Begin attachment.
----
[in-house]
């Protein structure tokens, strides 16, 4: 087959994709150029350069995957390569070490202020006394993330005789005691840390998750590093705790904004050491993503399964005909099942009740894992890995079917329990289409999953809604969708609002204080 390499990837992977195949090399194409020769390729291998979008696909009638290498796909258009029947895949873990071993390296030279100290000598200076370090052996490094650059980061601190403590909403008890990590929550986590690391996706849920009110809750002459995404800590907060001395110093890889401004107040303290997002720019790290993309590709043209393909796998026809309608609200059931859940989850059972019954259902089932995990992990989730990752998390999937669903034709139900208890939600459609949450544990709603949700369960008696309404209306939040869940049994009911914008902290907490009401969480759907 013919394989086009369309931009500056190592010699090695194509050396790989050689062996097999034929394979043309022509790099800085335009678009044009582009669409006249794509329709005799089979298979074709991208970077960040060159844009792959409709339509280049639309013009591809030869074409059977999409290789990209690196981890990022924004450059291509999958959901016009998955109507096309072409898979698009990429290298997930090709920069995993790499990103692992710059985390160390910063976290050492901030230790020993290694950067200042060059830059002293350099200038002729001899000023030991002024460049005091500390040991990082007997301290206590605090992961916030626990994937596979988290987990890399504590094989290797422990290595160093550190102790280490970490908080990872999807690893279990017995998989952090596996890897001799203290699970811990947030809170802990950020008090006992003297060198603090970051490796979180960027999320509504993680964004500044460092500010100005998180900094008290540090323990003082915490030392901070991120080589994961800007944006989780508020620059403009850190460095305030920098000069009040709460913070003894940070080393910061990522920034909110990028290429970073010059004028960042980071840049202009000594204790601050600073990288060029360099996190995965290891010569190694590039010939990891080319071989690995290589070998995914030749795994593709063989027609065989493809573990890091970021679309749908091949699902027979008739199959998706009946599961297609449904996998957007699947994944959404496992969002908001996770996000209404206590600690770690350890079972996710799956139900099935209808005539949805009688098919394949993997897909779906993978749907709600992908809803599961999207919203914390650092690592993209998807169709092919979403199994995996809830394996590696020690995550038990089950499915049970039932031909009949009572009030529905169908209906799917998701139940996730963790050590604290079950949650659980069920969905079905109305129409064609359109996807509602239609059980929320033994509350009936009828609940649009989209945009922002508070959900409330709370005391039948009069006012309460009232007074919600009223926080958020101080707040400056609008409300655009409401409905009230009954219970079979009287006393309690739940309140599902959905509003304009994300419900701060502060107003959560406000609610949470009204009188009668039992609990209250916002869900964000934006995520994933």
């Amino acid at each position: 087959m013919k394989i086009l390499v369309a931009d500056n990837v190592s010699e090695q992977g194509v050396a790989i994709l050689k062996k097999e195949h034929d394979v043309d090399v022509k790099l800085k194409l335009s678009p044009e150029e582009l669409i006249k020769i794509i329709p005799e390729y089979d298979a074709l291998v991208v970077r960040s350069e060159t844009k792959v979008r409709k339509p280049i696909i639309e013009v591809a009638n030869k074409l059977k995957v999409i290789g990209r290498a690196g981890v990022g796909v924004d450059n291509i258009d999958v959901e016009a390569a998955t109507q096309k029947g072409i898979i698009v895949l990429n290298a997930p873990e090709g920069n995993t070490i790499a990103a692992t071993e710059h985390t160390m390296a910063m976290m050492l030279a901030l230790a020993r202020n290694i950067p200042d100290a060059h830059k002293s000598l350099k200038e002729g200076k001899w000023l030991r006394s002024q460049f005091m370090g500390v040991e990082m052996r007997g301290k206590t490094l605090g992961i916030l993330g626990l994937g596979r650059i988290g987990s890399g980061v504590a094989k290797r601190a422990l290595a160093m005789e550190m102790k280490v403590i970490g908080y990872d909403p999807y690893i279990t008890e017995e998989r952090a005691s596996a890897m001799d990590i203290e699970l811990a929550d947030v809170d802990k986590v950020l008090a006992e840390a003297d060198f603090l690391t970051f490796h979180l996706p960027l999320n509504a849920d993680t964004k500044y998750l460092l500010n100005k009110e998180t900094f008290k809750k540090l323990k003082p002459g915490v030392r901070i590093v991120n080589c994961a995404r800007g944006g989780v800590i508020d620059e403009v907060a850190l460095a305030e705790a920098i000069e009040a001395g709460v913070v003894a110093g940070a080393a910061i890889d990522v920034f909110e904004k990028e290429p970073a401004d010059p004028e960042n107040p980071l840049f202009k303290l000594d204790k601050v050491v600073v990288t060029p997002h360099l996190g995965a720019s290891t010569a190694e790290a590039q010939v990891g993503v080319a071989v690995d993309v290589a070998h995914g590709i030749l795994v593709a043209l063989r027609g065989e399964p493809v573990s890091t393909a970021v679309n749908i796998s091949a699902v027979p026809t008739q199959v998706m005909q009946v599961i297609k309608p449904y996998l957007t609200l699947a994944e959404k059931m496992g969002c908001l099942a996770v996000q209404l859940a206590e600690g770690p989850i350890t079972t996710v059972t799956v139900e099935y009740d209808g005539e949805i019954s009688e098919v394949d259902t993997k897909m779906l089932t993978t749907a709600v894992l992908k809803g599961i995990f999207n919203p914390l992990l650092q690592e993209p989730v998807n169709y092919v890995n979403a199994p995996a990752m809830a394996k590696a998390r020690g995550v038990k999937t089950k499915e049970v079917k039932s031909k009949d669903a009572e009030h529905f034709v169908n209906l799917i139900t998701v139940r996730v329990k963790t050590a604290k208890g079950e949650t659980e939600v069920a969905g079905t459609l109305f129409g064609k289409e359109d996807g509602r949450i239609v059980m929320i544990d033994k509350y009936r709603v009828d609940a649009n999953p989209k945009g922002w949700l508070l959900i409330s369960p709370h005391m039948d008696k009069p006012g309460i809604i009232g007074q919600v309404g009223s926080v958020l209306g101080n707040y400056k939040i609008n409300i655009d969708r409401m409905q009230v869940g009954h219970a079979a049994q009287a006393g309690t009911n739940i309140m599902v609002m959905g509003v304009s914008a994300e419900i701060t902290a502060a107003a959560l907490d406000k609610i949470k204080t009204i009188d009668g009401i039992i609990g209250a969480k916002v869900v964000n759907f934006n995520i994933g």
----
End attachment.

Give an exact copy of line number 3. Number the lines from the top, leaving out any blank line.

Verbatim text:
């Amino acid at each position: 087959m013919k394989i086009l390499v369309a931009d500056n990837v190592s010699e090695q992977g194509v050396a790989i994709l050689k062996k097999e195949h034929d394979v043309d090399v022509k790099l800085k194409l335009s678009p044009e150029e582009l669409i006249k020769i794509i329709p005799e390729y089979d298979a074709l291998v991208v970077r960040s350069e060159t844009k792959v979008r409709k339509p280049i696909i639309e013009v591809a009638n030869k074409l059977k995957v999409i290789g990209r290498a690196g981890v990022g796909v924004d450059n291509i258009d999958v959901e016009a390569a998955t109507q096309k029947g072409i898979i698009v895949l990429n290298a997930p873990e090709g920069n995993t070490i790499a990103a692992t071993e710059h985390t160390m390296a910063m976290m050492l030279a901030l230790a020993r202020n290694i950067p200042d100290a060059h830059k002293s000598l350099k200038e002729g200076k001899w000023l030991r006394s002024q460049f005091m370090g500390v040991e990082m052996r007997g301290k206590t490094l605090g992961i916030l993330g626990l994937g596979r650059i988290g987990s890399g980061v504590a094989k290797r601190a422990l290595a160093m005789e550190m102790k280490v403590i970490g908080y990872d909403p999807y690893i279990t008890e017995e998989r952090a005691s596996a890897m001799d990590i203290e699970l811990a929550d947030v809170d802990k986590v950020l008090a006992e840390a003297d060198f603090l690391t970051f490796h979180l996706p960027l999320n509504a849920d993680t964004k500044y998750l460092l500010n100005k009110e998180t900094f008290k809750k540090l323990k003082p002459g915490v030392r901070i590093v991120n080589c994961a995404r800007g944006g989780v800590i508020d620059e403009v907060a850190l460095a305030e705790a920098i000069e009040a001395g709460v913070v003894a110093g940070a080393a910061i890889d990522v920034f909110e904004k990028e290429p970073a401004d010059p004028e960042n107040p980071l840049f202009k303290l000594d204790k601050v050491v600073v990288t060029p997002h360099l996190g995965a720019s290891t010569a190694e790290a590039q010939v990891g993503v080319a071989v690995d993309v290589a070998h995914g590709i030749l795994v593709a043209l063989r027609g065989e399964p493809v573990s890091t393909a970021v679309n749908i796998s091949a699902v027979p026809t008739q199959v998706m005909q009946v599961i297609k309608p449904y996998l957007t609200l699947a994944e959404k059931m496992g969002c908001l099942a996770v996000q209404l859940a206590e600690g770690p989850i350890t079972t996710v059972t799956v139900e099935y009740d209808g005539e949805i019954s009688e098919v394949d259902t993997k897909m779906l089932t993978t749907a709600v894992l992908k809803g599961i995990f999207n919203p914390l992990l650092q690592e993209p989730v998807n169709y092919v890995n979403a199994p995996a990752m809830a394996k590696a998390r020690g995550v038990k999937t089950k499915e049970v079917k039932s031909k009949d669903a009572e009030h529905f034709v169908n209906l799917i139900t998701v139940r996730v329990k963790t050590a604290k208890g079950e949650t659980e939600v069920a969905g079905t459609l109305f129409g064609k289409e359109d996807g509602r949450i239609v059980m929320i544990d033994k509350y009936r709603v009828d609940a649009n999953p989209k945009g922002w949700l508070l959900i409330s369960p709370h005391m039948d008696k009069p006012g309460i809604i009232g007074q919600v309404g009223s926080v958020l209306g101080n707040y400056k939040i609008n409300i655009d969708r409401m409905q009230v869940g009954h219970a079979a049994q009287a006393g309690t009911n739940i309140m599902v609002m959905g509003v304009s914008a994300e419900i701060t902290a502060a107003a959560l907490d406000k609610i949470k204080t009204i009188d009668g009401i039992i609990g209250a969480k916002v869900v964000n759907f934006n995520i994933g």